How will you replace your income when it's gone?

How will you replace your income when it’s gone?

Because one day, it will be gone for all of us. I’m not talking about some doomsday scenario. I’m talking about events in your life that can and often will happen, reducing your income to zero.

Do you have a plan to see you and your family through? How much of your current monthly income would you need to replace if this happened? In other words, do you have an income replacement plan?

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By studying the past, we can plan for the common emergencies which will likely come up in the future.

Among the many financial emergencies in life, the 4 most common events when people will need a plan to replace the monthly income they have become used to are:

Unemployment: If you’ve ever had a job, you understand that employment is not guaranteed. By choice or not, you will find yourself unemployed at some point in your earning years.

Did you know you have insurance if this happens? You do.

It’s called unemployment insurance and it’s paid by your employer.

Depending on the circumstances of your unemployment, you may be able to collect unemployment benefits for a period of time. This coverage is temporary and is only a small percentage of what your actual income was.

According to the Bureau of Labor Statistics, the person who loses their job will be unemployed for about 3 months, on average.  If you have no emergency savings to replace your income for a period of 1 to 3 months, this may be your only safety net.

Disability: You’re probably picturing an accident causing you to become disabled, right? That’s a misconception.

According to lifehappens.org, 90% of disabilities are caused by illnesses, not accidents. Heart attack, stroke, diabetes, and cancer can be fatal, of course. But, thanks to modern medicine, more people are able to survive these issues. They commonly result in the disability to work.

Did you know you have insurance if this happens? You do.

It’s called Social Security. The coverage will pay only a small percentage of what your actual income was. If you have no other savings or personal disability insurance plan to replace your income, this may be your only financial safety net.

Retirement: Unlike disability and unemployment, retirement is voluntary. It’s something we all are working toward. Your working income will stop when you retire. More people are delaying full-time retirement because they either want to keep working or they can’t afford to stop!

Did you know you have insurance when you retire? If you’re old enough, you do.

It’s called Social Security. Depending on your age, you can begin receiving Social Security benefits when you retire. The amount of money you will receive is based on a percentage of what your income was when you were working.

Most people know they should be saving for retirement and many people do. The Employee Benefit Research Institute’s confidence survey shows less than half of workers have tried to calculate how much money they will need for retirement.

Although there is no specific rule to determine how much income you will need in retirement, according to nerdwallet.com, the general rule is you should aim to replace 80% of your pre-retirement income.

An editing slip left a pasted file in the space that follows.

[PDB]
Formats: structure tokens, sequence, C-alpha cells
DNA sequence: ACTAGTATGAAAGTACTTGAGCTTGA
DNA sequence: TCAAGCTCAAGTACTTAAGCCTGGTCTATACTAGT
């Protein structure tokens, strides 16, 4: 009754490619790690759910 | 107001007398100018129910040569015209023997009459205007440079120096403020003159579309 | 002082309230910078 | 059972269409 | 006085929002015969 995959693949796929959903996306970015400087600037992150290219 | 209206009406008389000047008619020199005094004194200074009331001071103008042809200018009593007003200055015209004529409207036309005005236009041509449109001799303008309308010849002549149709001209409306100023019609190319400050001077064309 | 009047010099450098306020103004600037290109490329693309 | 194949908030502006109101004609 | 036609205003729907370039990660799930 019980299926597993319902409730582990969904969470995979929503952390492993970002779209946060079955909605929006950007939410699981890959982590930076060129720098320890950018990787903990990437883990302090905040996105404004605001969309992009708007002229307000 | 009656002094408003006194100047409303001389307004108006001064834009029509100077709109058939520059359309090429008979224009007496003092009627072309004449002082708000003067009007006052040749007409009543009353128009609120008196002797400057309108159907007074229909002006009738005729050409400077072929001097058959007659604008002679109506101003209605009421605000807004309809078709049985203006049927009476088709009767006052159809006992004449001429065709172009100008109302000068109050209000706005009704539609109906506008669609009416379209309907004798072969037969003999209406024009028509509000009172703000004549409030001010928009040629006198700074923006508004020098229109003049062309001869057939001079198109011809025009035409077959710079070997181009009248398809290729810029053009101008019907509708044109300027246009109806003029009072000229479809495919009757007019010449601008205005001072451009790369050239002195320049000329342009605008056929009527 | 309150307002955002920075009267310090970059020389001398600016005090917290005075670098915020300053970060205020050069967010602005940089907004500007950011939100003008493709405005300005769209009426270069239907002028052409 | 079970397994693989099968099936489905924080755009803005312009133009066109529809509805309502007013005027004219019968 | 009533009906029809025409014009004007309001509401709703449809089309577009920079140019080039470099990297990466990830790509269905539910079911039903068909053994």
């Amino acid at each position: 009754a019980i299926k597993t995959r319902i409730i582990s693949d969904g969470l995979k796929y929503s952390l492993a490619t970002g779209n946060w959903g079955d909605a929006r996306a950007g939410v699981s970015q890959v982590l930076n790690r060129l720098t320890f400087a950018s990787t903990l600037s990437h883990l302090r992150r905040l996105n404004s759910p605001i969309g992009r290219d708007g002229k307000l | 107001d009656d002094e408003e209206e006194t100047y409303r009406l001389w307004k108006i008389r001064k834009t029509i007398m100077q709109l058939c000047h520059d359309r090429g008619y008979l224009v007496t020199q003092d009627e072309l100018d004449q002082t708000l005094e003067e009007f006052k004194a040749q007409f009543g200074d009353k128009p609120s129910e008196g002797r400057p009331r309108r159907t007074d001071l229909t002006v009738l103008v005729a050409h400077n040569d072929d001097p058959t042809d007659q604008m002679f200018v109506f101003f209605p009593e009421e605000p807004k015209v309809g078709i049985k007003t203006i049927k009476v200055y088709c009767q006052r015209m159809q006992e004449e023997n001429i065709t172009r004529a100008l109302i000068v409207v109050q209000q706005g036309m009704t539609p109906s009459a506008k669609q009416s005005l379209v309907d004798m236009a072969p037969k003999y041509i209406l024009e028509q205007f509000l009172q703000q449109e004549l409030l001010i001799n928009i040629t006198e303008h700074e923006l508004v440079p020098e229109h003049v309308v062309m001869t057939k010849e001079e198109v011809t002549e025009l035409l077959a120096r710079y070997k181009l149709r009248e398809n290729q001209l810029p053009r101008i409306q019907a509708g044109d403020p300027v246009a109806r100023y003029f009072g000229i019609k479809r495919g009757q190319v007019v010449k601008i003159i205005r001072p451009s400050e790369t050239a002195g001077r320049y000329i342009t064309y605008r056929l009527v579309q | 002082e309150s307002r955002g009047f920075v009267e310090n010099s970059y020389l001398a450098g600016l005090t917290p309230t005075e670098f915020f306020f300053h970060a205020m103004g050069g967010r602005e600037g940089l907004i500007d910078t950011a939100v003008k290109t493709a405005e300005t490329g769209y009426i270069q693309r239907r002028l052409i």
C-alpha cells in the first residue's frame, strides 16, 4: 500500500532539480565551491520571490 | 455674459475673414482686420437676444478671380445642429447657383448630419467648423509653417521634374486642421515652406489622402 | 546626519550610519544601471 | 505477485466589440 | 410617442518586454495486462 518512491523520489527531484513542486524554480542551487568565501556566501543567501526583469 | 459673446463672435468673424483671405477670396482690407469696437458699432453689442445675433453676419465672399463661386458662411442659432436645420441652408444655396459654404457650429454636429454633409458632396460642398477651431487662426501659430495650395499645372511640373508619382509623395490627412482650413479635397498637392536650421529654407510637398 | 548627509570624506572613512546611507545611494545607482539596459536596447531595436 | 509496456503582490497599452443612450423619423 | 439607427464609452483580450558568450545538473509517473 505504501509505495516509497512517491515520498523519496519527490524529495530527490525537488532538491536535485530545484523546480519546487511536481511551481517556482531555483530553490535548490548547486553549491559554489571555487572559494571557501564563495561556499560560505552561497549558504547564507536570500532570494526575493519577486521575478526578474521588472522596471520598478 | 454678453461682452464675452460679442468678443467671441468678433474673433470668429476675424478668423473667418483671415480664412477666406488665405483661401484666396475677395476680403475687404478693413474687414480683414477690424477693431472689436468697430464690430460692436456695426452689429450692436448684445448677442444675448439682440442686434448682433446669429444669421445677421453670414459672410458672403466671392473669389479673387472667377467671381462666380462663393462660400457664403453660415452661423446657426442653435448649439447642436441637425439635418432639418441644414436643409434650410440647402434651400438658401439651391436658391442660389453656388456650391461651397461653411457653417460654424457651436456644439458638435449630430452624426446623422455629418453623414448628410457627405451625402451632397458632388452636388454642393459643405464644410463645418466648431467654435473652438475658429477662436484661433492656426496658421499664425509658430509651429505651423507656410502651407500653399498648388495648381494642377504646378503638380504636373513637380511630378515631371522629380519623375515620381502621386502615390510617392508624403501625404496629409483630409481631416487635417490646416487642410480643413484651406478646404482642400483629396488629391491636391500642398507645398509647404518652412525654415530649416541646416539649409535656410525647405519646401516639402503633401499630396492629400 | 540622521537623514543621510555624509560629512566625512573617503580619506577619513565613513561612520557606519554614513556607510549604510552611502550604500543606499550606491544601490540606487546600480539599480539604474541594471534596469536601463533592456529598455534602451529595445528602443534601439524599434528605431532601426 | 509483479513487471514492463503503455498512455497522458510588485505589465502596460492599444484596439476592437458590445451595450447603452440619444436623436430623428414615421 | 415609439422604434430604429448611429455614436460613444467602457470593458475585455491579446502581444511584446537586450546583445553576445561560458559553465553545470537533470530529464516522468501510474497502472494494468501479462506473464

Social Security benefits will replace only about 40% of your pre-retirement income and the percentage is lower if you are in a higher income bracket. If you have no other plan to replace your income, this will be your only safety net.

Death: Ugh! The previous things MIGHT happen. This WILL happen.

I put this last on the list because the hope we all have is to live to old age, maintaining our good health along with a good income throughout our retirement years. Death is unavoidable and unpredictable.

But no matter when death comes, your income will stop. Whether that is your paycheck from work, unemployment income, disability income, or Social Security income, the checks stop coming.

What compounds the emotional pain of your death is the economic pain that the loss of your income will bring to those you care about and who count on your income.

Whether you are 25, 50, or 75 years old, someone is counting on your income. That may only be you, but likely there is or will be someone else.

There is no ONE solution for all of these risks. My goal is to help you see that your “income” needs insurance. After all, what is insurance? It’s a plan that will help you recover financially from a loss.

  • Because employment and your health are uncertain, having a short-term Emergency fund and disability insurance is also important.
  • Being able to maintain your standard of living throughout retirement is something we all hope for. But it will require a disciplined investment plan.
  • Because your death is certain, Life insurance is critically important.

Hesitation and procrastination are the stumbling blocks to addressing anything that you know you need but perceive to be difficult.

Call us to discuss your income protection concerns. We are not going to put pressure on you to buy something.

We will help you discover what your real needs are and develop a plan to protect your income through every stage of your life.

Remember, “we don’t just sell insurance, we educate.”

We would welcome the opportunity to help you build the most efficient plan to protect your family. Call our office at 405-340-0606.

Or, complete this short form and we’ll reach out to you and start the conversation.

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Are you ready to save time, aggravation, and money? The team at Allen Drew Insurance Agency is here and ready to make the process as painless as possible. We look forward to meeting you!

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